Florida flood plains are being chalked this November, and London and Philadelphia are slated for 2014. Florida is in direct line for hurricanes and floods, so Eve and Heidi want to empower the neighborhoods that will be deluged by giving them means to physically mark the estimated perimeter of the floods. The project is as much about process as result. The chalk marker is passed from community to community to feed the grassroots project. So many people don’t feel welcome in making important decisions, or on the flip side, they feel entitled to overpower. This art is egalitarian. It creates a map in real space as a step to begin planning to divert catastrophe. The locals who will be directly affected are being given tools and ideas to further plot their own communally developed course of action in the case of disaster. HighWaterLine is a feat of community organizing through conceptual, public art.
Lars Jan, Director of Early Morning Opera and a TED Senior Fellow, is deep into the making of HOLOSCENES, a large-scale performance installation intended for urban public spaces. In this video, watch someone try to make ramen in am elevator-sized aquarium while water fills and drains, driven by a hydraulic system capable of pumping fifteen tons of water in one minute.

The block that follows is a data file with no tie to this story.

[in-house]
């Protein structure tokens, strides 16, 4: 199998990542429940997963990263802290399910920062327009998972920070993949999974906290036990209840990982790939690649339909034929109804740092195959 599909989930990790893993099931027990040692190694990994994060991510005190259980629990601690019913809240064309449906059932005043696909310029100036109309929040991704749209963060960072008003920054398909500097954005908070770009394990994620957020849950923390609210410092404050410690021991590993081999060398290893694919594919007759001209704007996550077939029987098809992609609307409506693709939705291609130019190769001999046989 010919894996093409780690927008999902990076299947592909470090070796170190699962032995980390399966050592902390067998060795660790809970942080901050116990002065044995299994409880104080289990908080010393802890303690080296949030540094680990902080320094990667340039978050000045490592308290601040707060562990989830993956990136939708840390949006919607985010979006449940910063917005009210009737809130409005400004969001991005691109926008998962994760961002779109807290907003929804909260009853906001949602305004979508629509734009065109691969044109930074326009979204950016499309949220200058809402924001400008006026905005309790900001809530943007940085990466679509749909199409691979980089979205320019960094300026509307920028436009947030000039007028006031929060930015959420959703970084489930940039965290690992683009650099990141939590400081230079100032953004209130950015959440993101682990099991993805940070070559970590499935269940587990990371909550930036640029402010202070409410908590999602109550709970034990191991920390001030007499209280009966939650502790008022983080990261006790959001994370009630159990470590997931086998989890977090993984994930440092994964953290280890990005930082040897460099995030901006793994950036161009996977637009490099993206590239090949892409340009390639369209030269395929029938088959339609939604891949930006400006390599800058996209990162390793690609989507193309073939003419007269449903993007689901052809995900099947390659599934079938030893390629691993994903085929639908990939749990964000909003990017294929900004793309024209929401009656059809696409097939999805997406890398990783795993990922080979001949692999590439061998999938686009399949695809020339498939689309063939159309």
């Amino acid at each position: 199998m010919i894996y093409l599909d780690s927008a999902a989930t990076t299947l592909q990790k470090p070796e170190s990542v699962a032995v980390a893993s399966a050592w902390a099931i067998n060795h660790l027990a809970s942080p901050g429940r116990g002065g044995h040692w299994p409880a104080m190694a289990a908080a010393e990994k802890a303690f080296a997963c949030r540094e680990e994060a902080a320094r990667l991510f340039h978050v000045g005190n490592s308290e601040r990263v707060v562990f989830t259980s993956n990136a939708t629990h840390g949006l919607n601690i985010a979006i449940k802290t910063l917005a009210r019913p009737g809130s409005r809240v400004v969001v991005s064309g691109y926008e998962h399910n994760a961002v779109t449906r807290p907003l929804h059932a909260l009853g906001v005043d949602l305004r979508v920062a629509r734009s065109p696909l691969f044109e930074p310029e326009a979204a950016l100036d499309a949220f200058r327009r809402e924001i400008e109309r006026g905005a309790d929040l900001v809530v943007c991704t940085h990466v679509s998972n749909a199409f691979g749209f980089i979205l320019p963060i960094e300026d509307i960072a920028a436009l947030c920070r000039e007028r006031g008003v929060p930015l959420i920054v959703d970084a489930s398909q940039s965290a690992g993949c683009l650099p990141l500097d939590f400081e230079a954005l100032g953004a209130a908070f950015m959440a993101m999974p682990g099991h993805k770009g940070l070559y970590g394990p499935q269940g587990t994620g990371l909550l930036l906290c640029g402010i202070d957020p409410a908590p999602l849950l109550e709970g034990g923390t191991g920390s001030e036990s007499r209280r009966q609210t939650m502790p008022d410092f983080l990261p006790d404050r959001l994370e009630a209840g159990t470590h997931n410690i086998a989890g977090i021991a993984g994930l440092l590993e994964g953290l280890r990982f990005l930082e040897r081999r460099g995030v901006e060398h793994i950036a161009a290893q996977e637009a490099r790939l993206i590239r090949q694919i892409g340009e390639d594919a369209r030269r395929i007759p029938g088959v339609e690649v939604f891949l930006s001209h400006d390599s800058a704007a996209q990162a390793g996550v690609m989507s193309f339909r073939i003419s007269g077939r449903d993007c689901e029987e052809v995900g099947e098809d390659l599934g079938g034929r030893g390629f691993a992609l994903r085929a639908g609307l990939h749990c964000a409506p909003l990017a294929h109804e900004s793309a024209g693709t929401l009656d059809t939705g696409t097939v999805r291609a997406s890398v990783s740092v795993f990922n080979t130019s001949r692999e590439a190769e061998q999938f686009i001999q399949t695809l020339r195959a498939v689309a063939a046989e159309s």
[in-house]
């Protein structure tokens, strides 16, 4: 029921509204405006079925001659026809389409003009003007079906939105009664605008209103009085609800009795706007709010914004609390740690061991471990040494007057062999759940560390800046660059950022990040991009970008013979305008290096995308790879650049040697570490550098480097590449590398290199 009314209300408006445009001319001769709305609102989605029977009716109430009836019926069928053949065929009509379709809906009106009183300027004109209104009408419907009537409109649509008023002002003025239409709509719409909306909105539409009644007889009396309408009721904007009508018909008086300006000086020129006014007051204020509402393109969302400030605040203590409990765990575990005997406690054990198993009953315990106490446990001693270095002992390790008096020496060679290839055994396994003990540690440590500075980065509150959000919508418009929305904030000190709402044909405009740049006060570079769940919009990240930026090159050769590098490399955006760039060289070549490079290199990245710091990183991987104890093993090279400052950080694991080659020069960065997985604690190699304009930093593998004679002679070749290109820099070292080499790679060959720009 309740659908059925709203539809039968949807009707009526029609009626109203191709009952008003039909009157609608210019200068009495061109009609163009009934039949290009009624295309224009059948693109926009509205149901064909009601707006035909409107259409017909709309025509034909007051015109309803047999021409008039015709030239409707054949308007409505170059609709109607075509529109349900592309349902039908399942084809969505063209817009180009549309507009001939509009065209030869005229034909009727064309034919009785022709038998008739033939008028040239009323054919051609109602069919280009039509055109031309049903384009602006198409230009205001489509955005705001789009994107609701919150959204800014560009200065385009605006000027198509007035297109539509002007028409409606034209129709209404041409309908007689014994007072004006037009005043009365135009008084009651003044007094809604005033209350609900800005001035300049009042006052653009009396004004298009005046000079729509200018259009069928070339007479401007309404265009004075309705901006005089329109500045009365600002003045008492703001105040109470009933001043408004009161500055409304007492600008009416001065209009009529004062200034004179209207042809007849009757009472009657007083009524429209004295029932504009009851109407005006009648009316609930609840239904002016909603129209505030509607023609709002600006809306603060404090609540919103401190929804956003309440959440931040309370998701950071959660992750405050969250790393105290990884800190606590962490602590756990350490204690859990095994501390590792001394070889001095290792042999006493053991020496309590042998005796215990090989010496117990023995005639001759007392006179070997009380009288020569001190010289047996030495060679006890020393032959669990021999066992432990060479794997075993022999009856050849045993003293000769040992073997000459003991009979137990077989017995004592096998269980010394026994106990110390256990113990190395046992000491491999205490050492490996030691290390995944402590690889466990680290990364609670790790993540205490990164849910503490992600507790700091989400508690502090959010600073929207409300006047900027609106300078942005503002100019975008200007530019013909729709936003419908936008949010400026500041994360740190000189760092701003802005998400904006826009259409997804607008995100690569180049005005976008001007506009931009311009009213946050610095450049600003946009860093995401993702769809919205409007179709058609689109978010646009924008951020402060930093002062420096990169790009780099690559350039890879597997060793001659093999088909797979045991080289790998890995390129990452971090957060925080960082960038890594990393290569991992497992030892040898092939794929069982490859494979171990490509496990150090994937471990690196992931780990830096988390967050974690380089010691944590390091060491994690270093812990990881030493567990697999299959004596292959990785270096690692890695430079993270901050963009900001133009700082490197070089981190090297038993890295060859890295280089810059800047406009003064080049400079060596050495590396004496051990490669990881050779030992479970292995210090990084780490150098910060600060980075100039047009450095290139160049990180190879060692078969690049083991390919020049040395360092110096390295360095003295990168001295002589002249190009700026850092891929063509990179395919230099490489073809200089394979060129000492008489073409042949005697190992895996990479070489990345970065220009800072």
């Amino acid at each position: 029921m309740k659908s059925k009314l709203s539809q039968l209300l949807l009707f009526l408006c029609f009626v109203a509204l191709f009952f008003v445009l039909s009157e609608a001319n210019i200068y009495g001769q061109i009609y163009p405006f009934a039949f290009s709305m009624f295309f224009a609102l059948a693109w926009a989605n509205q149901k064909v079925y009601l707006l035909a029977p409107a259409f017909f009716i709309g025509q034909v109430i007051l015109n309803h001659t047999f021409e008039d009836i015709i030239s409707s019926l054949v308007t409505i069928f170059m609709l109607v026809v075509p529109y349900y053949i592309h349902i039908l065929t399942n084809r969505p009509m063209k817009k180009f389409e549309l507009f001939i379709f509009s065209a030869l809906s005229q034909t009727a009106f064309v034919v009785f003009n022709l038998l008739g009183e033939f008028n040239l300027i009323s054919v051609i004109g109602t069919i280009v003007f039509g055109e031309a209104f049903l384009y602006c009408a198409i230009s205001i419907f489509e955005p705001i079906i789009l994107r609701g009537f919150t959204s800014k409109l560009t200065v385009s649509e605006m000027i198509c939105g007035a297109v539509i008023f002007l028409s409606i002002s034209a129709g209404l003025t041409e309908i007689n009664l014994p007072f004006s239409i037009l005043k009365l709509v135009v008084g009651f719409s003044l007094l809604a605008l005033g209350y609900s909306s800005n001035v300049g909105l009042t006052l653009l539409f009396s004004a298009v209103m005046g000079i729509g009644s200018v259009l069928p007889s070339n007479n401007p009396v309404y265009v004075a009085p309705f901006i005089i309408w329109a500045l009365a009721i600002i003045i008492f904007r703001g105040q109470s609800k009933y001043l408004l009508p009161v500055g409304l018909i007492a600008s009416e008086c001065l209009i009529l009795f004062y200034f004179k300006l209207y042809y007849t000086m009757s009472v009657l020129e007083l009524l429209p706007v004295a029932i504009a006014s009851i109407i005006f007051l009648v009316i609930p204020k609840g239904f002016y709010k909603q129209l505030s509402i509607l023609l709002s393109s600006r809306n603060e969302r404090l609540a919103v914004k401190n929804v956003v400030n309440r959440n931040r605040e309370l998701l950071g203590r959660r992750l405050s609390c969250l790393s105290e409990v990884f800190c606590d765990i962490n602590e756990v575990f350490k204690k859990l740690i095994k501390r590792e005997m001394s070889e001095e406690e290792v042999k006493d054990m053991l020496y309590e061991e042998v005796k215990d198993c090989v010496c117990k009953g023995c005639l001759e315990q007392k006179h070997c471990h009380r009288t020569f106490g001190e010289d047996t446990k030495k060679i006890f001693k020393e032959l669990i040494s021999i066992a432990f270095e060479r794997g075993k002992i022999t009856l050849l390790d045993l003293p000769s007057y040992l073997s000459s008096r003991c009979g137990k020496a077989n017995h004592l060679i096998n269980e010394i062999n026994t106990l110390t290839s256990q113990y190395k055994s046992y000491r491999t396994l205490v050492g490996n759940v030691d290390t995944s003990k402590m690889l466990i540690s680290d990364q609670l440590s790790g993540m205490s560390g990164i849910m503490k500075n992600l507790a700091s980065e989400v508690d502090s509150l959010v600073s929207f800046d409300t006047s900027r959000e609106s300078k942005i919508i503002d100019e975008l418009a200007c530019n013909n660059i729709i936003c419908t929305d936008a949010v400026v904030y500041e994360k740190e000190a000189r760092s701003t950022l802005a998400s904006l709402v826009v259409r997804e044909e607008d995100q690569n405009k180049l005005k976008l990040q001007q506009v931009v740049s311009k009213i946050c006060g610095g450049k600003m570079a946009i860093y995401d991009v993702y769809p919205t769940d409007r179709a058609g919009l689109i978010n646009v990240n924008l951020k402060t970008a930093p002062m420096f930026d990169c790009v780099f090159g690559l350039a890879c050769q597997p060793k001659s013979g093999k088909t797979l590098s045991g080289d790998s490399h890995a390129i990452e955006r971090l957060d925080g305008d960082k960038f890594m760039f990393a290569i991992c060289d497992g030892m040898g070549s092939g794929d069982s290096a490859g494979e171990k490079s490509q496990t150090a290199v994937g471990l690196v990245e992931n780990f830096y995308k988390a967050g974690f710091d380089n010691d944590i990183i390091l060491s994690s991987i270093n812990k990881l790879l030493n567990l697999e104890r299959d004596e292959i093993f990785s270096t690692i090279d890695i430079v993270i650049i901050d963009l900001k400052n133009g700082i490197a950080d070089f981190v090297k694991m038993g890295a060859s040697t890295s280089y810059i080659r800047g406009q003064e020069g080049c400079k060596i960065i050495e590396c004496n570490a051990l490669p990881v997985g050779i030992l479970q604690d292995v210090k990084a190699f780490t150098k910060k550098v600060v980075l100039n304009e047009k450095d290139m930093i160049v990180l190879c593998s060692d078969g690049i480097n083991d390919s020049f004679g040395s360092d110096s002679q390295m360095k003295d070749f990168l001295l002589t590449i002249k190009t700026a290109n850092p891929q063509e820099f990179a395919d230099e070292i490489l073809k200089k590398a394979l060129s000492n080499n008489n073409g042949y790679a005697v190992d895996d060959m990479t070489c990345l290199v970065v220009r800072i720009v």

“The man ‘making ramen’ is simulating a behavior documented in a 10 minute video submitted by a Japanese graduate student in his dorm in Tokyo. This student is Shun Oka, previously my student at Swarthmore College. Apparently Shun makes ramen nearly everyday, and I have to admit he has his own particular way of going about it. There are more steps to making ramen than I could have ever imagined — very different from the instant version I associate with US college kitchens. By the end of the first time I watched his video, my mouth was watering. In turn, the creative team behind Holoscenes simulated this behavior and made our own video in which a figure is deluged repeatedly, but goes on making ramen all the while. Though I find the video more ostensibly humorous than others we’ve made so far, I also find this submission from Japan particularly resonant given the intrusion of the tsunami into the everyday at Fukushima.” – Lars Jan